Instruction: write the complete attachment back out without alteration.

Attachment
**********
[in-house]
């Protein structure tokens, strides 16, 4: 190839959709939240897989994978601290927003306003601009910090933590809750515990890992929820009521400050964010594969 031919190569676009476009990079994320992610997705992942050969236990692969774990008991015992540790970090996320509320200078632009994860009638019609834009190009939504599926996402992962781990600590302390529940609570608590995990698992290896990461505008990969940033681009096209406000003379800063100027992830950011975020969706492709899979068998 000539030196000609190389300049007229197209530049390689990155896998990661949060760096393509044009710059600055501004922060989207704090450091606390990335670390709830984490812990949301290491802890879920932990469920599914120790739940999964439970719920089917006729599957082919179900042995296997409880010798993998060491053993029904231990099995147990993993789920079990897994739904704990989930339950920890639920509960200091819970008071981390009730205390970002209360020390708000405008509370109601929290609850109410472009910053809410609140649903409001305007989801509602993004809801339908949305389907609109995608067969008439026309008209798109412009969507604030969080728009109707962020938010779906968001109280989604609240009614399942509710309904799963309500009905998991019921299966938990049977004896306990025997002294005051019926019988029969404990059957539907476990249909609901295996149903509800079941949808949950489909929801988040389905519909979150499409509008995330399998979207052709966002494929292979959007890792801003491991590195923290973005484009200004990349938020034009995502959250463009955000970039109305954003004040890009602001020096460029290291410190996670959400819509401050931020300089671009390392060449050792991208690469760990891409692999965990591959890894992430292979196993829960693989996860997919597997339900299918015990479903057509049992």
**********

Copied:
[in-house]
């Protein structure tokens, strides 16, 4: 190839959709939240897989994978601290927003306003601009910090933590809750515990890992929820009521400050964010594969 031919190569676009476009990079994320992610997705992942050969236990692969774990008991015992540790970090996320509320200078632009994860009638019609834009190009939504599926996402992962781990600590302390529940609570608590995990698992290896990461505008990969940033681009096209406000003379800063100027992830950011975020969706492709899979068998 000539030196000609190389300049007229197209530049390689990155896998990661949060760096393509044009710059600055501004922060989207704090450091606390990335670390709830984490812990949301290491802890879920932990469920599914120790739940999964439970719920089917006729599957082919179900042995296997409880010798993998060491053993029904231990099995147990993993789920079990897994739904704990989930339950920890639920509960200091819970008071981390009730205390970002209360020390708000405008509370109601929290609850109410472009910053809410609140649903409001305007989801509602993004809801339908949305389907609109995608067969008439026309008209798109412009969507604030969080728009109707962020938010779906968001109280989604609240009614399942509710309904799963309500009905998991019921299966938990049977004896306990025997002294005051019926019988029969404990059957539907476990249909609901295996149903509800079941949808949950489909929801988040389905519909979150499409509008995330399998979207052709966002494929292979959007890792801003491991590195923290973005484009200004990349938020034009995502959250463009955000970039109305954003004040890009602001020096460029290291410190996670959400819509401050931020300089671009390392060449050792991208690469760990891409692999965990591959890894992430292979196993829960693989996860997919597997339900299918015990479903057509049992």